WASHINGTON, June 5, 2018 /PRNewswire/ -- Researchers at Exact Sciences Corp. (Nasdaq: EXAS) and Mayo Clinic announced significant progress toward developing a panel of novel, blood-based, DNA biomarkers that could accurately detect hepatocellular carcinoma (HCC), the most common cancer that originates in the liver.1 The researchers detailed their findings during a presentation today at Digestive Disease Week, the world's largest gathering of gastroenterologists and scientists in the field.
The biomarker panel was shown to be 95 percent sensitive for detecting HCC across all stages. Sensitivity among patients with curable-stage disease was 91 percent. The panel has overall specificity of 93 percent, demonstrating its ability to discriminate between normal and diseased patients. Sensitivity and specificity are the most important statistical measures of a cancer detection test's performance.
"These results are further validation of our advanced DNA technology and our multi-biomarker approach for the detection of the deadliest forms of cancer," said Kevin Conroy, chairman and CEO of Exact Sciences. "We look forward to advancing this important research in early stage cancer with Mayo Clinic."
HCC accounts for nearly 90 percent of all liver cancers and is the fastest-growing cause of cancer-related death in the United States.1 Mayo Clinic experts predict that liver and bile duct cancers will be the third-leading cause of cancer deaths in the United States by 2030 due, in part, to the obesity epidemic.2,3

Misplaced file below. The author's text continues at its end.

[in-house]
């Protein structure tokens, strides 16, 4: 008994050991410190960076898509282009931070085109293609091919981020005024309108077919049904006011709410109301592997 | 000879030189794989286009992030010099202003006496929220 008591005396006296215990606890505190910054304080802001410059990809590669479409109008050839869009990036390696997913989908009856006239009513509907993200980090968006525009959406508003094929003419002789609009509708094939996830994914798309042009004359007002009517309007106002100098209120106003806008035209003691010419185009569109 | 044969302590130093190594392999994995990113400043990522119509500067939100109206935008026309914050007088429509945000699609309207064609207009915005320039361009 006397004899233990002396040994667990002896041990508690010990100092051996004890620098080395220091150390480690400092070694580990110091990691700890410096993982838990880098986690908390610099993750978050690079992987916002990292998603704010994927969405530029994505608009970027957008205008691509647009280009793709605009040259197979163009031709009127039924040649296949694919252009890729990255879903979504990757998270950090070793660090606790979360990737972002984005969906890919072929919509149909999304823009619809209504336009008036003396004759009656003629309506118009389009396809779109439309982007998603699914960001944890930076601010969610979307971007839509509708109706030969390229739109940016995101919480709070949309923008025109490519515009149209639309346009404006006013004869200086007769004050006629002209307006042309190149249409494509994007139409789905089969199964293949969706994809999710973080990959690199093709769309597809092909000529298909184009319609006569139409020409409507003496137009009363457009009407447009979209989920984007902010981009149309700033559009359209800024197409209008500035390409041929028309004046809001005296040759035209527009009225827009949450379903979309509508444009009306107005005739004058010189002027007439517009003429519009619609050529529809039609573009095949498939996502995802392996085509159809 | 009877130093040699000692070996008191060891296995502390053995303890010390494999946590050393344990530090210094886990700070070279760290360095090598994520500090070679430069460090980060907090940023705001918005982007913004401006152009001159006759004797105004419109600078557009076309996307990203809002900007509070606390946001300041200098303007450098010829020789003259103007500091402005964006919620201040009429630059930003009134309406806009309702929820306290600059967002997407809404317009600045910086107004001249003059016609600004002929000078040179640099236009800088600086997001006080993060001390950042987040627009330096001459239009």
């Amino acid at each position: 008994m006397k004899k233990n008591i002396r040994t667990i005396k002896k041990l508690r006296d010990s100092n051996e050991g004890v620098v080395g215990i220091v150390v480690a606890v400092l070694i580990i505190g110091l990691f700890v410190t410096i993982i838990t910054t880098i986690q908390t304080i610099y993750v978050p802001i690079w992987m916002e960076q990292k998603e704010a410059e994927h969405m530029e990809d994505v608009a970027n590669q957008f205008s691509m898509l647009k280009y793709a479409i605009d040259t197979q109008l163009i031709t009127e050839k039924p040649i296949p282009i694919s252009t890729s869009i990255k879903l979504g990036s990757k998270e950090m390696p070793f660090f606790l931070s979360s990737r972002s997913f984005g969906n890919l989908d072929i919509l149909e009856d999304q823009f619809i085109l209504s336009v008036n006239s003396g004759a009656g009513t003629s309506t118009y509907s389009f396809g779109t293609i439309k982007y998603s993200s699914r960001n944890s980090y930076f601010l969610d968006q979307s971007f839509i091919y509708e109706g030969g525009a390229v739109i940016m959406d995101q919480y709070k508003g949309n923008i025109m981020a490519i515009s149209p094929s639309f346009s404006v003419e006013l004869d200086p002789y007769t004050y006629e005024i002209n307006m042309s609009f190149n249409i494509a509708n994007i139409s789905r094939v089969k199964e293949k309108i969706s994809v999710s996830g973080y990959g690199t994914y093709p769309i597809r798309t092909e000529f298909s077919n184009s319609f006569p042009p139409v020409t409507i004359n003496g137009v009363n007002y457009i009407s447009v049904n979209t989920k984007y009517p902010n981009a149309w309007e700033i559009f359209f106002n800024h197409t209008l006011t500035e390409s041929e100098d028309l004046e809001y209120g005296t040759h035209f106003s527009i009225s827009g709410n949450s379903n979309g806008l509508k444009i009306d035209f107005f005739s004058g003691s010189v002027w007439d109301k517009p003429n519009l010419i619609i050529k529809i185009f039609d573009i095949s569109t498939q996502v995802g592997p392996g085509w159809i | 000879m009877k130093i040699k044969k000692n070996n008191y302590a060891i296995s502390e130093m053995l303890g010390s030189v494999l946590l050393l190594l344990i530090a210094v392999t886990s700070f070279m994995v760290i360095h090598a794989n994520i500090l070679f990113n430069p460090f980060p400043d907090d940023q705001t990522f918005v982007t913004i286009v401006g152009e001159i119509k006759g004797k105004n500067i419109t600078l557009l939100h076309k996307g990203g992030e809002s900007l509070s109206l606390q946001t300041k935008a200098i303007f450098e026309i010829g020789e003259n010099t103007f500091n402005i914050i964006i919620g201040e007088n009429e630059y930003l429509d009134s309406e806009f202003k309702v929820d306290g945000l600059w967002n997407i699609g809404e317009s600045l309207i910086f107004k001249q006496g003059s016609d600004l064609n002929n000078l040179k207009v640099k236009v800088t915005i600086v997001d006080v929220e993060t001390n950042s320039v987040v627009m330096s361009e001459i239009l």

Individuals diagnosed with cirrhosis have the greatest risk of developing HCC, and it is recommended that they undergo ultrasound and blood monitoring every six to 12 months. The three-year survival rate for patients regularly surveilled is approximately 60 percent, compared to approximately 30 percent for those who don't undergo regular surveillance.4 When HCC is detected early and treated, patient survival rates improve significantly.1 Exact Sciences estimates that more than 3 million Americans are eligible for HCC surveillance.
"The potential of an accurate, non-invasive blood test that can identify early-stage disease is very exciting," said John Kisiel, M.D., the gastroenterologist and assistant professor of medicine at Mayo Clinic Medical School who led the study. "This could potentially transform the way patients are monitored and lead to the identification of many more curable-stage tumors than we typically see today."
Dr. Kisiel said the current options for monitoring at-risk patients are "sub-optimal."
"We estimate that fewer than half of at-risk patients are tested regularly, and some estimates suggest the monitoring rate is less than 20 percent in primary care settings, where most people get their care," Dr. Kisiel said.
Using DNA extracted from the blood samples of 244 people, including 95 diagnosed across all stages of HCC, 51 with cirrhosis, and 98 healthy volunteers, researchers tested the samples against 15 biomarkers to identify the combination of six biomarkers that yielded the most accurate detection of HCC.